Sponsor and status
98th Congress (1983–1984)
This resolution was introduced on May 3, 1984, in a previous session of Congress, but it did not receive a vote.
Representative for Kansas's 3rd congressional district
May 3, 1984
Bills and resolutions are referred to committees which debate the bill before possibly sending it on to the whole chamber.
H.Con.Res. 300 (98th) was a concurrent resolution in the United States Congress.
A concurrent resolution is often used for matters that affect the rules of Congress or to express the sentiment of Congress. It must be agreed to by both the House and Senate in identical form but is not signed by the President and does not carry the force of law.
Resolutions numbers restart every two years. That means there are other resolutions with the number H.Con.Res. 300. This is the one from the 98th Congress.
This concurrent resolution was introduced in the 98th Congress, which met from Jan 3, 1983 to Oct 12, 1984. Legislation not passed by the end of a Congress is cleared from the books.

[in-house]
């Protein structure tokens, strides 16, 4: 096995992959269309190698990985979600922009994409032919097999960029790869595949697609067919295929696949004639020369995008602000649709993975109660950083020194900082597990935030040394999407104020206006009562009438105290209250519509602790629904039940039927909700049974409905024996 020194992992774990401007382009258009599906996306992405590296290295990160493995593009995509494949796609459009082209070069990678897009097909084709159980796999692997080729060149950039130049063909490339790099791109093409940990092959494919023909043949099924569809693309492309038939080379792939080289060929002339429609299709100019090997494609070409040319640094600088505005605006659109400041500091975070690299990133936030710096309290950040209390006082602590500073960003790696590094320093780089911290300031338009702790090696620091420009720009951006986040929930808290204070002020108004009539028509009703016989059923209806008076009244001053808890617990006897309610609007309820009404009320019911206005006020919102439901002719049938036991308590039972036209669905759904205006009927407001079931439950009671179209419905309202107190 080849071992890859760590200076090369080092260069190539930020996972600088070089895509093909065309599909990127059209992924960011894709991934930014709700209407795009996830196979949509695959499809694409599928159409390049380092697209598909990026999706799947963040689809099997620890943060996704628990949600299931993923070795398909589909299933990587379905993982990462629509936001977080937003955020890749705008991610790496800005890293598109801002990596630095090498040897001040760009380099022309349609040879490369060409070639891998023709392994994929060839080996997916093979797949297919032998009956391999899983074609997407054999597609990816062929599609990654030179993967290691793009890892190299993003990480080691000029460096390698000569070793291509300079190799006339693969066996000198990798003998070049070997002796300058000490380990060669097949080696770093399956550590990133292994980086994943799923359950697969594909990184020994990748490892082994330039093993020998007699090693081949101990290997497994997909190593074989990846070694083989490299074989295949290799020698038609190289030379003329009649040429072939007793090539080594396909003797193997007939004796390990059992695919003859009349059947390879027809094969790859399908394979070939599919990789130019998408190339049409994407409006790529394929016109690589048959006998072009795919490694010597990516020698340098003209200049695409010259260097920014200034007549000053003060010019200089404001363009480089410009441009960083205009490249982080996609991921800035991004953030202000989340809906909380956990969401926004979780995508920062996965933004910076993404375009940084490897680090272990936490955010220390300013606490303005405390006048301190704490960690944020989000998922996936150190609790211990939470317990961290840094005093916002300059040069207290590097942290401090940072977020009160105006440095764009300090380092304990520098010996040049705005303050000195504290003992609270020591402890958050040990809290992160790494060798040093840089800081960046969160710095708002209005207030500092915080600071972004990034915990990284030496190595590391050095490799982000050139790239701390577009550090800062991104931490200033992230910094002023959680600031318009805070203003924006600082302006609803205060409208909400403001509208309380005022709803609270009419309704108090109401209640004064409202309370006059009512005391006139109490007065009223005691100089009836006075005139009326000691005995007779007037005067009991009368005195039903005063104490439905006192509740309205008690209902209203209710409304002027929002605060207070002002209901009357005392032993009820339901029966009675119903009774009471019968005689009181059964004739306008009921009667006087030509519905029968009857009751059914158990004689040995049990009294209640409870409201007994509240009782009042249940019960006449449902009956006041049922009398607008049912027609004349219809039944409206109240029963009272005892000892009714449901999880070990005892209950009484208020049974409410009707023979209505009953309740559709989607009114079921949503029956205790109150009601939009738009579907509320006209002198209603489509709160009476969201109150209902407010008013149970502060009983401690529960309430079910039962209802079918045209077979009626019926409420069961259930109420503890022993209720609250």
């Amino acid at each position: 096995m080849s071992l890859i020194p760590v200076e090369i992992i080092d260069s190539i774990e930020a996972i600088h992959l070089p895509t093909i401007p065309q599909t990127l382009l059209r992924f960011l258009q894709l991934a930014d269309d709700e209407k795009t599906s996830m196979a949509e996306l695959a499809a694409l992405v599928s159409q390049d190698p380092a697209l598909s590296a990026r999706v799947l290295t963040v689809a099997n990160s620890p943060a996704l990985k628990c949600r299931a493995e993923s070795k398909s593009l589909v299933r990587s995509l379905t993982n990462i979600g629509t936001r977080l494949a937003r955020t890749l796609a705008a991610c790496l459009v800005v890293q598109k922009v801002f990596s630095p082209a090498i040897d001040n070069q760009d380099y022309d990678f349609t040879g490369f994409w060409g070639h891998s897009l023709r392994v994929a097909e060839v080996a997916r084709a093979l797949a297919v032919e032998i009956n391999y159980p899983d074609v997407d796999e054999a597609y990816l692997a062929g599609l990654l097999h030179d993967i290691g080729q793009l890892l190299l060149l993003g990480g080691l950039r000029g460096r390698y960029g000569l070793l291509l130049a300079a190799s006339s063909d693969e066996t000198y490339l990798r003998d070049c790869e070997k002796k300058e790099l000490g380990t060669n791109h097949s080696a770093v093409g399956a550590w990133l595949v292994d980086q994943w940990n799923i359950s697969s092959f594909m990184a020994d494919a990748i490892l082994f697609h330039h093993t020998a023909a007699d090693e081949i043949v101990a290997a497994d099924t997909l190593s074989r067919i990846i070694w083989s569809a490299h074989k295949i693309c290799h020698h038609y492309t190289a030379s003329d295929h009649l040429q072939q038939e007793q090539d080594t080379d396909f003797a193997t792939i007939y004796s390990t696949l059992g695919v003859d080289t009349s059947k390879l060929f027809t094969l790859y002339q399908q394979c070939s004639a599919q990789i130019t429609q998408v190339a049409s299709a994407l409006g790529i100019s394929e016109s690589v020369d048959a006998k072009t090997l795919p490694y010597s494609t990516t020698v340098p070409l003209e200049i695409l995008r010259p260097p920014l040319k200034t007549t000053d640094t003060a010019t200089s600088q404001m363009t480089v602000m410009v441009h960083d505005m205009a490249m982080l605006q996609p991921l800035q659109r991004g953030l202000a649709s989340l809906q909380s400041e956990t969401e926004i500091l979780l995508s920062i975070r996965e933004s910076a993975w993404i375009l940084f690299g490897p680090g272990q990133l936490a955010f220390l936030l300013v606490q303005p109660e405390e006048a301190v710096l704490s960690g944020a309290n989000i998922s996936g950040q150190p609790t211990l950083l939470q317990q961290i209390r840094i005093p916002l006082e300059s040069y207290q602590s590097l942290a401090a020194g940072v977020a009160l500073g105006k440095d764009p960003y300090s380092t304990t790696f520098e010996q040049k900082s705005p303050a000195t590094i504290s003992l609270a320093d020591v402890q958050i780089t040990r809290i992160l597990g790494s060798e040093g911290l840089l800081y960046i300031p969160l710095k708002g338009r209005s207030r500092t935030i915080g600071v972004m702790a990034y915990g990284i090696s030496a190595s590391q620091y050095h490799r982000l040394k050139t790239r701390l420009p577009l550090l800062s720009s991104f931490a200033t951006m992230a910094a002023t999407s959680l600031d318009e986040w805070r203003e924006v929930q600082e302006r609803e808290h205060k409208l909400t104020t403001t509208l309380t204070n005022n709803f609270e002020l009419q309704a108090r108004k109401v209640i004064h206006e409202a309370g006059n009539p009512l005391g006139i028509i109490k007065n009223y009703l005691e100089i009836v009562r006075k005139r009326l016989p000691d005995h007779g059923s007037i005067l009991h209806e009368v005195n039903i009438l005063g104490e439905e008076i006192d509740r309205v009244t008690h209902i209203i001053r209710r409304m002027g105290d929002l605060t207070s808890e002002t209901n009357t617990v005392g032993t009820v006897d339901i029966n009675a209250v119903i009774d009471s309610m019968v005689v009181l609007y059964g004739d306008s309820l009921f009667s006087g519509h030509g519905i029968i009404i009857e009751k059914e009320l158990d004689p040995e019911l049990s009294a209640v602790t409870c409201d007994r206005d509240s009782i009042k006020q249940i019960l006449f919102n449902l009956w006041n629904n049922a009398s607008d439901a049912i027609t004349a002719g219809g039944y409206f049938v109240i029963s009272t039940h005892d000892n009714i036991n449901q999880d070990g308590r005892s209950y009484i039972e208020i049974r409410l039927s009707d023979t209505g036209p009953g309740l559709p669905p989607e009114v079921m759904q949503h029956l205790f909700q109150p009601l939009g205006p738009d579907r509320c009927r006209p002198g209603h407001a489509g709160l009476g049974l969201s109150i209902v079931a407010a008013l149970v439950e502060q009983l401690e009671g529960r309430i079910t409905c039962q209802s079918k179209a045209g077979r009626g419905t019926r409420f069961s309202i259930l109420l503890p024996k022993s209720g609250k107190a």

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GovTrack.us. (2021). H.Con.Res. 300 — 98th Congress: A concurrent resolution in commemoration of the 30th anniversary of the unanimous decision of the ... Retrieved from https://www.govtrack.us/congress/bills/98/hconres300
“H.Con.Res. 300 — 98th Congress: A concurrent resolution in commemoration of the 30th anniversary of the unanimous decision of the ...” www.GovTrack.us. 1984. September 23, 2021 <https://www.govtrack.us/congress/bills/98/hconres300>
A concurrent resolution in commemoration of the 30th anniversary of the unanimous decision of the Supreme Court of the United States in Brown v. Board of Education, H.R. Con. Res. 300, 98th Cong. (1984).
|title=H.Con.Res. 300 (98th)
|accessdate=September 23, 2021
|author=98th Congress (1984)
|date=May 3, 1984
|quote=A concurrent resolution in commemoration of the 30th anniversary of the unanimous decision of the ...
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GovTrack automatically collects legislative information from a variety of governmental and non-governmental sources. This page is sourced primarily from Congress.gov, the official portal of the United States Congress. Congress.gov is generally updated one day after events occur, and so legislative activity shown here may be one day behind. Data via the congress project.